# Can You Solve the “Birthday Paradox”?

this may surprise you…

Not a lot of people can get their mind around this at first glance.  So what is this paradox anyway?  We have seen some cool ones like the double – slit experiment which can sort of be described as such.  There are also some other viral ones making their way around the internet.  But what about this one?  Just about everyone has been in some sort of a classroom before and everyone has a birthday 😉

Imagine sitting in a classroom. Let’s say there are 30 people in the class. What are the odds that two people in the room have the same exact birthday? Mathematician Amir Aczel poses this question to a packed auditorium and engages the front rows in what is known as the “birthday problem.” The results may surprise you.

Ok so do you have any prelim guesses on this or strategy for solving it?

Does this involve algebra or more advanced statistics?

Let’s solve this math riddle in the video on page 2

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1. Clay Noll said:

In average I’d say 1/15 chance since schooling is yearly or by age but there should be adjustment by month and seasonal relation by region.

That is, average “sexy time” months following gestation periods per the comon weather patters for that area.

What months do citizens procreate more vigorisly vs seasons or periods that they lack. Further coalesced with changing sexual norms of a increasingly and changing sexual environment per the modern “hookup culture” and further adjusted for our modern accessibility to abortion and contraceptive application.

2. David Soltis said:

When one reads anything about astrology, you immediately say “that’s true, that’s me”. But do you really see how ambiguous the predictions are?. “Fortune will come soon” for example. Umm ok. This can be taken as a fortunate fun weekend. A raise at work. A fortunate lesson learned in your failures. Humans are slightly more tipped on the scale to believe ambiguity without ascertaining the possibility of variability in their interpretation of what these so called predictions mean. I can read all birthday predictions. And they’re all so ambiguous. Your Own perception makes you believe these things happen, in a sort of “kind-of” sense.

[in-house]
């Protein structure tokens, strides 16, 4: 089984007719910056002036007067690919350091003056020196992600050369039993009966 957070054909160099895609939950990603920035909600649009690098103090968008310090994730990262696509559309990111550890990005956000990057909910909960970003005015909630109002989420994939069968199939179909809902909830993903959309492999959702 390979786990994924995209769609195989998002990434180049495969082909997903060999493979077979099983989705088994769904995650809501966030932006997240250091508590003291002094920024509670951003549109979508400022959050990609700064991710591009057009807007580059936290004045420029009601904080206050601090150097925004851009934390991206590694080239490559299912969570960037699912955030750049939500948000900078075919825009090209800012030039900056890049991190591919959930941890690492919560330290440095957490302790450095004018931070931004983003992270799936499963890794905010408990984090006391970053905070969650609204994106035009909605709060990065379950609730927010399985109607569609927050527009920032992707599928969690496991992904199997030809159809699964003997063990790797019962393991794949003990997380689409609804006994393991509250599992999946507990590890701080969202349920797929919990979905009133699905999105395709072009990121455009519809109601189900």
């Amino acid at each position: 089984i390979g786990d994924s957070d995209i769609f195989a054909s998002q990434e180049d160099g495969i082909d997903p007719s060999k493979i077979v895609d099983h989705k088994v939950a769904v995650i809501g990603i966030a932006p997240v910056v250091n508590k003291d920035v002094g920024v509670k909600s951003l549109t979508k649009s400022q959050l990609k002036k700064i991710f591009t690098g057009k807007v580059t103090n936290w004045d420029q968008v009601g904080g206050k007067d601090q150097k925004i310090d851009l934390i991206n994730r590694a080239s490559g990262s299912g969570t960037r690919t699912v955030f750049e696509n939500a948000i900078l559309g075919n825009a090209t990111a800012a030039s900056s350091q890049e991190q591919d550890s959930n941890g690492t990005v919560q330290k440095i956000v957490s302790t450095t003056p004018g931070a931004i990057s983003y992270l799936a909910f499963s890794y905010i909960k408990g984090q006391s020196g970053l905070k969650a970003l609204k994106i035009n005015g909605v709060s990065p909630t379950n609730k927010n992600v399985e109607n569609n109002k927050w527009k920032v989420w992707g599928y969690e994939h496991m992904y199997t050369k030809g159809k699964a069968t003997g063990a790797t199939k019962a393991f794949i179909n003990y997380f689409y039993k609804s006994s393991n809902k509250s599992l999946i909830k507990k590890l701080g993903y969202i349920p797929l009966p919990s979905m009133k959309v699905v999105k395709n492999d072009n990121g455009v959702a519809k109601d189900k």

3. Kristopher Adam Byrd said:

There were four other people in my school with the same birthday as mine. Who gives a flying\$#%&!@* There’s billions of people walking the earth right now but only 365 days in a year….Why don’t you just go ahead and try to calculate how many people are taking a fat\$#%&!@*at the same time you are while you’re at it, you boring bitches….

4. Tim Johnson said:

Actually, real astrology, as opposed to newspaper column astrology, takes into account 100s of variables. And does not explain traits every person has.

5. Johnathan Humbers said:

No I think it’s dumb to me. Seems like scientist as jus pulling names of weird\$#%&!@*out a hat and say hey let’s call this that. And make it seem real

6. Chris Haynes said:

A lot of big words…..compensating for a little something else maybe? Do you even understand the definitions of half of the words you tried using? #bigwordsmakemydickbigger

7. Dave Carvell said:

The odds might be small as far as someone in the group having *your* birthday, but if you have as 30 people in a group, there is a great likelihood of *some pair* of two people sharing a birthday.

8. Kevin Wagenknecht said:

I have noticed this through out my life and I have a theory on it. This is the result of modern obstetrics. Since the 1950s it is common practice for dr.s to go ahead and incuduce women into labour so they have the baby Monday through Friday and not during a holiday. Also baby’s not born vaganal are delivered Monday through Friday and not on holidays unless it is an emergency. With most common days being wed. And Friday . This fits around the drs. And hospitals schedules. Of course you also have your monthly variance as well to consider certain months seem more prone for folks to have new babies in. That’s my observations and theory on that.

9. Mark Hall said:

We’re all born in August on the 24th and what does that make you if your only born a few years apart mmmm

10. AJ Davis said:

7.2 billion÷365.25 days a year=a high probability you know some one with the same birthday

11. Jordan Page-ii said:

Roughly 691,666,667 birthdays per month… that’s roughly 23,055,555 birthdays per day. Doesn’t seem strange at all. High frequency.

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